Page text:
“Growers need to be aware of these issues and how they can affect market access overseas.”

It was also important for exporters to be aware of market MRL.

If countries want to change their MRL, an application is made to the World Trade Organisation through its Sanitary and Phytosanitary (SPS) notification system.

“As 80pc of Australia’s grain is exported, the NRS monitors this very closely in consultation with the grain industry and if a country notifies of a MRL change which might impact on our market access, a submission is prepared which seeks reconsideration of the change to ensure we retain on-going market access,” Mr Reichstein said.

“If we are very mindful of requirements from our markets and there is better communication between growers and handler and marketer on the application of chemicals, we can lower the risk and prevent violations in overseas markets.”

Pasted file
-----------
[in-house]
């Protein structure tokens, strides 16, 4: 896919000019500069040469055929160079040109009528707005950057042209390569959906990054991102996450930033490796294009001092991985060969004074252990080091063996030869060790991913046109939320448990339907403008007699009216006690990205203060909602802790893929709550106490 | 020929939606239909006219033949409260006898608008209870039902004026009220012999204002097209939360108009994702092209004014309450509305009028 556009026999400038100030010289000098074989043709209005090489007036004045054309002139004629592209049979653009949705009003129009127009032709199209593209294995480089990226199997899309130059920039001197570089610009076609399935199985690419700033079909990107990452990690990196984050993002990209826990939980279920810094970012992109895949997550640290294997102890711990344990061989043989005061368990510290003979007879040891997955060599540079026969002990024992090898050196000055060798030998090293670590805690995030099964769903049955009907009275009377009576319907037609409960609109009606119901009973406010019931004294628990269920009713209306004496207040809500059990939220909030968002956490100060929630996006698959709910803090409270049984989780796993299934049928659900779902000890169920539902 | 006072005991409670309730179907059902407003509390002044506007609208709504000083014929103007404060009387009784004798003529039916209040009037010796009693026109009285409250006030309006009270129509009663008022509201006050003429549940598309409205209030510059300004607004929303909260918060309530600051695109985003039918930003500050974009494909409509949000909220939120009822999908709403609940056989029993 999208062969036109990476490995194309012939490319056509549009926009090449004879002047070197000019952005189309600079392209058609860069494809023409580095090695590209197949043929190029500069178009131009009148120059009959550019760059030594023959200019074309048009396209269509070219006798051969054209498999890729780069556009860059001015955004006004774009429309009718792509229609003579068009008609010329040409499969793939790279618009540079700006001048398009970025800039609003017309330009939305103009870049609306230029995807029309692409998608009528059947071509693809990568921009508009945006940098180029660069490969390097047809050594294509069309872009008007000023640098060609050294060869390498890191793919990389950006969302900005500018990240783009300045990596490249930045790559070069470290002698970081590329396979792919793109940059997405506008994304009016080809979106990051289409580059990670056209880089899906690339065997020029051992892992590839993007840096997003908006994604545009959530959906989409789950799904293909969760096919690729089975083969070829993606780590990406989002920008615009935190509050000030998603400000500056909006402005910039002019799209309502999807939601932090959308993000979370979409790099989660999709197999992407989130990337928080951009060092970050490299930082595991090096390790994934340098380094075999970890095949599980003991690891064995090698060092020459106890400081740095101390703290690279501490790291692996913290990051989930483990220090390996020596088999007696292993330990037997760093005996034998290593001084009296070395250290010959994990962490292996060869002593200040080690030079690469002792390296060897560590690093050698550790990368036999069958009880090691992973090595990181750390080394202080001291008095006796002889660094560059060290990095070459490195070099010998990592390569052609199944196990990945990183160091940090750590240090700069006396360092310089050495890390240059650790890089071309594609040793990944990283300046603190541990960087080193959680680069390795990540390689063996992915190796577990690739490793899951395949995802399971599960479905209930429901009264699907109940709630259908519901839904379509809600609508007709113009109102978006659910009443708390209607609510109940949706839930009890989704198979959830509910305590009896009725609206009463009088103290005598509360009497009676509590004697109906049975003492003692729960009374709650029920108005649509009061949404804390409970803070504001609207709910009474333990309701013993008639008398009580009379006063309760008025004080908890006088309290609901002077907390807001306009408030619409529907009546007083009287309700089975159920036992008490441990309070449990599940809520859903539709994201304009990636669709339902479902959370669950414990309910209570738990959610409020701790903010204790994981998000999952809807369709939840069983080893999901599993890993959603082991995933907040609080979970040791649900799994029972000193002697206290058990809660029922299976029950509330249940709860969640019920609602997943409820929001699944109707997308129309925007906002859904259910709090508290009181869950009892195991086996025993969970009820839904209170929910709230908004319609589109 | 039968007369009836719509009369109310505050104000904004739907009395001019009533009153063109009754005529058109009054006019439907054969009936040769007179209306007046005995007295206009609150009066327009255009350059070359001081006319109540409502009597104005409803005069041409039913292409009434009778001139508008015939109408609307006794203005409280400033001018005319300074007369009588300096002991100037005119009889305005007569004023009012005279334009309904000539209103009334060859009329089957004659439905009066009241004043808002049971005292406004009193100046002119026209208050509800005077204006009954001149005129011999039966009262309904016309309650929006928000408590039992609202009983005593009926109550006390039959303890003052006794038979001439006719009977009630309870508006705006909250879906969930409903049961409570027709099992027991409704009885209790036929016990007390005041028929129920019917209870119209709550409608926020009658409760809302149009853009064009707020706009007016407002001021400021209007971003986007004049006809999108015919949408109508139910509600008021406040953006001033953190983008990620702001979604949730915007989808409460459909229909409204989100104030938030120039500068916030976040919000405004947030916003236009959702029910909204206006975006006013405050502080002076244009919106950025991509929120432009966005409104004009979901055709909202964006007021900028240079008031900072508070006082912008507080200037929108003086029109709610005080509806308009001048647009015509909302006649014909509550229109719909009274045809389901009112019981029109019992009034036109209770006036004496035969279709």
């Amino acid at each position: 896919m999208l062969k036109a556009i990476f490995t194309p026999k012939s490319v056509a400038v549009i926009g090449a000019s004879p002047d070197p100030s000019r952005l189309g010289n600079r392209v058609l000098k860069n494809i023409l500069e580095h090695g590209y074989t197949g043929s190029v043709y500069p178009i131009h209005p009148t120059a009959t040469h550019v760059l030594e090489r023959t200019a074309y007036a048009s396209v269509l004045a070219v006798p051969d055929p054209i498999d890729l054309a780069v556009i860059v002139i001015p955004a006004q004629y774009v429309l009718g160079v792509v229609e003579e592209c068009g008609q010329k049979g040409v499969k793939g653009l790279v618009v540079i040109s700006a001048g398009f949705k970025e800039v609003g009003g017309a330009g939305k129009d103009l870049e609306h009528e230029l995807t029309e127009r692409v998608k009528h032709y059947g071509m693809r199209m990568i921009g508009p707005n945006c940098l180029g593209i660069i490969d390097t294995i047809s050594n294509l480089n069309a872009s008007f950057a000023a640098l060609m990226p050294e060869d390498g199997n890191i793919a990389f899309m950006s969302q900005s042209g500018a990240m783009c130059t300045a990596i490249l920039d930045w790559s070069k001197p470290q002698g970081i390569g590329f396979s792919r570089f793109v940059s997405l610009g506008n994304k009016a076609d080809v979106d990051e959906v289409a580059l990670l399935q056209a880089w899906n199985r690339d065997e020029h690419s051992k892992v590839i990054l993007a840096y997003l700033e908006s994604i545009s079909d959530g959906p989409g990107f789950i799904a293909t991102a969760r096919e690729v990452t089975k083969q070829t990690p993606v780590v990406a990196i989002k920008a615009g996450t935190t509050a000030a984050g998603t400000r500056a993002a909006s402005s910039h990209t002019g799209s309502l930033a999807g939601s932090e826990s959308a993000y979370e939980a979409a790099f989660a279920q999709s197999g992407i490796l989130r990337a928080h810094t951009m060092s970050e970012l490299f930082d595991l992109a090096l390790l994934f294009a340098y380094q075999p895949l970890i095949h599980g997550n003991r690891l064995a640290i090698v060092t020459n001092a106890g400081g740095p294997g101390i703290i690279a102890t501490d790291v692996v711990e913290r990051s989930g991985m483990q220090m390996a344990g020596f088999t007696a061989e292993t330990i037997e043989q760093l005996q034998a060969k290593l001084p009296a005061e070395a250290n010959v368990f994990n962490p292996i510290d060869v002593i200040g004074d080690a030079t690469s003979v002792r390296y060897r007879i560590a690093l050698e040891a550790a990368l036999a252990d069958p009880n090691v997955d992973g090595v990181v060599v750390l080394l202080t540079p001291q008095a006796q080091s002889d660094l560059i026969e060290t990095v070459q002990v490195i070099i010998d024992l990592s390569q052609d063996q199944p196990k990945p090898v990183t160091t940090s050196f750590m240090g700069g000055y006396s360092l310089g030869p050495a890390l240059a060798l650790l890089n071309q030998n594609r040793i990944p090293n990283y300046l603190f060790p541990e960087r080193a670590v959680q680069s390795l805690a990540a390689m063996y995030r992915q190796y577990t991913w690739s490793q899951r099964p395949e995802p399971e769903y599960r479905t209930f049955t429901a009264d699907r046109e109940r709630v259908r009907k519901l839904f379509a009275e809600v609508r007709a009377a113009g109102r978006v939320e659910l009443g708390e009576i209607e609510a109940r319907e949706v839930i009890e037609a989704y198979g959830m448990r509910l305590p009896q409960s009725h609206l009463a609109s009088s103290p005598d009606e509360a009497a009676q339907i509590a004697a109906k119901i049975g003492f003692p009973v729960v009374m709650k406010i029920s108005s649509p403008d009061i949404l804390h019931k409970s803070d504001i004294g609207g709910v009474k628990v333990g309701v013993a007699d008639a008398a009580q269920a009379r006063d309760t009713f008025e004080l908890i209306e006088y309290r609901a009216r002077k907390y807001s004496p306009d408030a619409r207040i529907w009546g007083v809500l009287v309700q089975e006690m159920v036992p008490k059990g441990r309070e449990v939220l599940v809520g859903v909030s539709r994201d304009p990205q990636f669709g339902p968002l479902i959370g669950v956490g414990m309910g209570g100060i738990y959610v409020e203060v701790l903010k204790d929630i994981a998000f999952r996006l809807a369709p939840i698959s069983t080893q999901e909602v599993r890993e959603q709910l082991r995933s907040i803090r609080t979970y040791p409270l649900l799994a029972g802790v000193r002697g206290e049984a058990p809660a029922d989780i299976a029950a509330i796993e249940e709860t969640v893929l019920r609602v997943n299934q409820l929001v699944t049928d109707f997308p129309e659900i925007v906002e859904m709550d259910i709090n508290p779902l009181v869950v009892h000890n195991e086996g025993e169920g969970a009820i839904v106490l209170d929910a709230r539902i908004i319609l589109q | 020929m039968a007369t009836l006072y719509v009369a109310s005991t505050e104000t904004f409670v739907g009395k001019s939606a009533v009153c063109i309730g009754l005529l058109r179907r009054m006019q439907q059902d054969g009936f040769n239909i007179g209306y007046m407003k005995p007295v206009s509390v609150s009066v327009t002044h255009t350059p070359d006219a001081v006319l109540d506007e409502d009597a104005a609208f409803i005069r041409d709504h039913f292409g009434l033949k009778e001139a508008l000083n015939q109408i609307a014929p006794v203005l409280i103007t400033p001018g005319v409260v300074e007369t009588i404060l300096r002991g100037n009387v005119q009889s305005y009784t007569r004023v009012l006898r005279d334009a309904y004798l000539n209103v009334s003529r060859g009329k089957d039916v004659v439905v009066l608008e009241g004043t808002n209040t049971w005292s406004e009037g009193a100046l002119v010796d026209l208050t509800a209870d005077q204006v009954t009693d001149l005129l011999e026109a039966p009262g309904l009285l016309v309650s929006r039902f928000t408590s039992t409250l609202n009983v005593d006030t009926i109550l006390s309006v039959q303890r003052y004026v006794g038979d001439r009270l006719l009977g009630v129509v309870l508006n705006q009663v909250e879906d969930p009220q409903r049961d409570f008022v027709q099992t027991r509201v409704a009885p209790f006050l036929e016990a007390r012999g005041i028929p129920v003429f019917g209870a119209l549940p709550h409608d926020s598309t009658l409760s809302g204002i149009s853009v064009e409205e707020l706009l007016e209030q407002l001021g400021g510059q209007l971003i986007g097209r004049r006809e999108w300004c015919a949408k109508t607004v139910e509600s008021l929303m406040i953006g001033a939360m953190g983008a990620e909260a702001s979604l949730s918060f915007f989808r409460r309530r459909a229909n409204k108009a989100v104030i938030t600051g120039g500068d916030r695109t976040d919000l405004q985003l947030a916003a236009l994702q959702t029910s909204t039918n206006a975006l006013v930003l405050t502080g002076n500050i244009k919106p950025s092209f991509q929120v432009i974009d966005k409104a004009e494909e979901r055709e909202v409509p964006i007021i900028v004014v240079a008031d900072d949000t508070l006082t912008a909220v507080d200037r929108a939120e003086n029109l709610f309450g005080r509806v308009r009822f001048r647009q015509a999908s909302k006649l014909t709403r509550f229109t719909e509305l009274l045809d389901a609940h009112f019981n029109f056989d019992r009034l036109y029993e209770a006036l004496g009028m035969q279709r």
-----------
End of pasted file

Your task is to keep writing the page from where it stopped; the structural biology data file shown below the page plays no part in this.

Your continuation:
2018 July : Vijayawada (India) – Glyphosate

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Imported lentils laced with weed killer

DECCAN CHRONICLE Jul 19, 2018

https://www.deccanchronicle.com/nation/current-affairs/190718/imported-lentils-laced-with-weed-killer.html
Food safety activists said every imported agriculture commodity needed to be tested for chemical residues but this was being ignored here.
 Some lentils that were imported from India by some Canadian restaurants showed 25 parts per billion of glyphosate.

 

Vijayawada: Indians are consuming highly toxic lentils (masoor dal) and moong dal that are imported from Canada and Australia respectively. The lentils and moong dal are induced with the herbicide Glyphosate, that is being used by Canadian and Australian farmers indiscriminately to clear weeds.